Forum: Supporting Children and Young People in their Middle Years: Gaps, Challenges and Opportunities

19 April 2016

This forum, organised by Good Shepherd Australia New Zealand, will launch Good Shepherd’s literature and policy review on the middle years: One Foot in Each World World: Challenges and Opportunities for Children and Young People in the Middle Years.

Key findings of the report are that the middle years (eight to 12 years of age) are a distinct developmental phase in which children and young people can develop protective behaviours or, conversely, start to engage in risk-taking behaviours.

Importantly:

  • Gender has a significant impact on the challenges and needs experienced by children and young people in their middle years
  • In particular, girls and young women can face distinct issues that stem from gender inequality and stereotypes, including issues relating to poor body image, mental health problems, poor wellbeing, low self-esteem, educational disengagement, early sexualisation and experiences of violence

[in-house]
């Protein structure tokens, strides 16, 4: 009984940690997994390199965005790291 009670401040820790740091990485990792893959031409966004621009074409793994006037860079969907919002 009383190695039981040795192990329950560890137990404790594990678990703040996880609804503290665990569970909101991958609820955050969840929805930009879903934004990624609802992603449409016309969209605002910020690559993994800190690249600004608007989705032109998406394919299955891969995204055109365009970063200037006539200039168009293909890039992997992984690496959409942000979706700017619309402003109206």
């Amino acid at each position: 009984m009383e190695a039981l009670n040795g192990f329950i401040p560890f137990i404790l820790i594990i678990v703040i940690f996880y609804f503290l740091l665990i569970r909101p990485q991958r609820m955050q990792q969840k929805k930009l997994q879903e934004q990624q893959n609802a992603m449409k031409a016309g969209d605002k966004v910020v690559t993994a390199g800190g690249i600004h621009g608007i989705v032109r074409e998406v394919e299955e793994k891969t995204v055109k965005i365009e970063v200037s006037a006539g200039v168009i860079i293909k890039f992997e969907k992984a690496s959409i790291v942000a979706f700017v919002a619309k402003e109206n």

• Over a quarter of Australian students have not developed the core skills they require to access educational opportunity in their middle years
  • Children and young people in their middle years may encounter difficulties in the transition from primary to secondary school. Teachers need more training and assistance to support students in their middle years who are at risk of educational disengagement.
  • The middle years are a period in which mental health issues can first start to manifest. There is evidence that girls and young women in their middle years are now experiencing poorer mental health than their male counterparts.

At the “Supporting Children and Young People in their Middle Years” forum policy makers, practitioners and researchers will discuss the report’s findings, service gaps and best practice models when it comes to working with children and young people in the middle years.

Following the forum, Good Shepherd will produce a summary report that outlines key points.